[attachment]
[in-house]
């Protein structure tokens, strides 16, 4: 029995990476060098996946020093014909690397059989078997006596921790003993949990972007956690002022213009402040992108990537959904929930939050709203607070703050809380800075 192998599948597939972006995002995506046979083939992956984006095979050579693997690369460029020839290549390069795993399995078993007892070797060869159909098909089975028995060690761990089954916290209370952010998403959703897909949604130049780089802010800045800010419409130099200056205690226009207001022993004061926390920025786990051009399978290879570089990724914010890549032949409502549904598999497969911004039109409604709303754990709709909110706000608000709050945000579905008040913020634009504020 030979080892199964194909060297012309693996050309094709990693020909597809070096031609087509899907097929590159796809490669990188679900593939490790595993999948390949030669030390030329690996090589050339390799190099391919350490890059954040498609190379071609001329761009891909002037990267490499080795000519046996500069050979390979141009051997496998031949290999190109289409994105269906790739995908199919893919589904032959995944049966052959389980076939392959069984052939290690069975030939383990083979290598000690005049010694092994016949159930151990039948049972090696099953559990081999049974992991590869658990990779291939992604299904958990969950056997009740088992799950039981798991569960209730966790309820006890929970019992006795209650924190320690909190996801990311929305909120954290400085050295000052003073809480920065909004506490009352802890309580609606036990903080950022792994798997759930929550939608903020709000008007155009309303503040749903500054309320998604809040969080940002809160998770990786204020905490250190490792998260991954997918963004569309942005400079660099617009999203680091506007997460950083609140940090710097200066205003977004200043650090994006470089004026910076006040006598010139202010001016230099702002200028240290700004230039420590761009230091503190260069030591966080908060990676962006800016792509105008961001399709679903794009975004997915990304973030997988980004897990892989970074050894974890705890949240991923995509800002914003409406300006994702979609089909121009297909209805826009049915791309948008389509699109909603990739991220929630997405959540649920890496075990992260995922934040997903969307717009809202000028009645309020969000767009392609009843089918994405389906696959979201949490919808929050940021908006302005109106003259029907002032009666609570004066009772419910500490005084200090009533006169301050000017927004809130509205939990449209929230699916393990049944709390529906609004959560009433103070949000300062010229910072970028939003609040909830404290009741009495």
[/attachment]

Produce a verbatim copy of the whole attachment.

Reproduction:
[in-house]
């Protein structure tokens, strides 16, 4: 029995990476060098996946020093014909690397059989078997006596921790003993949990972007956690002022213009402040992108990537959904929930939050709203607070703050809380800075 192998599948597939972006995002995506046979083939992956984006095979050579693997690369460029020839290549390069795993399995078993007892070797060869159909098909089975028995060690761990089954916290209370952010998403959703897909949604130049780089802010800045800010419409130099200056205690226009207001022993004061926390920025786990051009399978290879570089990724914010890549032949409502549904598999497969911004039109409604709303754990709709909110706000608000709050945000579905008040913020634009504020 030979080892199964194909060297012309693996050309094709990693020909597809070096031609087509899907097929590159796809490669990188679900593939490790595993999948390949030669030390030329690996090589050339390799190099391919350490890059954040498609190379071609001329761009891909002037990267490499080795000519046996500069050979390979141009051997496998031949290999190109289409994105269906790739995908199919893919589904032959995944049966052959389980076939392959069984052939290690069975030939383990083979290598000690005049010694092994016949159930151990039948049972090696099953559990081999049974992991590869658990990779291939992604299904958990969950056997009740088992799950039981798991569960209730966790309820006890929970019992006795209650924190320690909190996801990311929305909120954290400085050295000052003073809480920065909004506490009352802890309580609606036990903080950022792994798997759930929550939608903020709000008007155009309303503040749903500054309320998604809040969080940002809160998770990786204020905490250190490792998260991954997918963004569309942005400079660099617009999203680091506007997460950083609140940090710097200066205003977004200043650090994006470089004026910076006040006598010139202010001016230099702002200028240290700004230039420590761009230091503190260069030591966080908060990676962006800016792509105008961001399709679903794009975004997915990304973030997988980004897990892989970074050894974890705890949240991923995509800002914003409406300006994702979609089909121009297909209805826009049915791309948008389509699109909603990739991220929630997405959540649920890496075990992260995922934040997903969307717009809202000028009645309020969000767009392609009843089918994405389906696959979201949490919808929050940021908006302005109106003259029907002032009666609570004066009772419910500490005084200090009533006169301050000017927004809130509205939990449209929230699916393990049944709390529906609004959560009433103070949000300062010229910072970028939003609040909830404290009741009495």